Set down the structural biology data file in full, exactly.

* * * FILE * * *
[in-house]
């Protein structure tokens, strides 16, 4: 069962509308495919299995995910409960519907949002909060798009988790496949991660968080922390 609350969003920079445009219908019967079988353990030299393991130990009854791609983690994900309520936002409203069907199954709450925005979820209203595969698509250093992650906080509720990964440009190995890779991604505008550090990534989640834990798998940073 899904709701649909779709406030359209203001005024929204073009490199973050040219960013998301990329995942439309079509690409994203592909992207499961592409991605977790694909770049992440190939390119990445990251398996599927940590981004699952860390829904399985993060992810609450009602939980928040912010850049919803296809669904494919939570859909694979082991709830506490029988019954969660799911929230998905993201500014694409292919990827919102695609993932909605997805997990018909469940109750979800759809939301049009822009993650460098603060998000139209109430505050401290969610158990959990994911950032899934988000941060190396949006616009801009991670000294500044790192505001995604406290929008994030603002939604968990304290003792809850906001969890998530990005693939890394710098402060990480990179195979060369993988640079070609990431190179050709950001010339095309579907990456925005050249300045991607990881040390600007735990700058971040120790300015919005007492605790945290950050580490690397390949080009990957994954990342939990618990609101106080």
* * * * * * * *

[in-house]
């Protein structure tokens, strides 16, 4: 069962509308495919299995995910409960519907949002909060798009988790496949991660968080922390 609350969003920079445009219908019967079988353990030299393991130990009854791609983690994900309520936002409203069907199954709450925005979820209203595969698509250093992650906080509720990964440009190995890779991604505008550090990534989640834990798998940073 899904709701649909779709406030359209203001005024929204073009490199973050040219960013998301990329995942439309079509690409994203592909992207499961592409991605977790694909770049992440190939390119990445990251398996599927940590981004699952860390829904399985993060992810609450009602939980928040912010850049919803296809669904494919939570859909694979082991709830506490029988019954969660799911929230998905993201500014694409292919990827919102695609993932909605997805997990018909469940109750979800759809939301049009822009993650460098603060998000139209109430505050401290969610158990959990994911950032899934988000941060190396949006616009801009991670000294500044790192505001995604406290929008994030603002939604968990304290003792809850906001969890998530990005693939890394710098402060990480990179195979060369993988640079070609990431190179050709950001010339095309579907990456925005050249300045991607990881040390600007735990700058971040120790300015919005007492605790945290950050580490690397390949080009990957994954990342939990618990609101106080």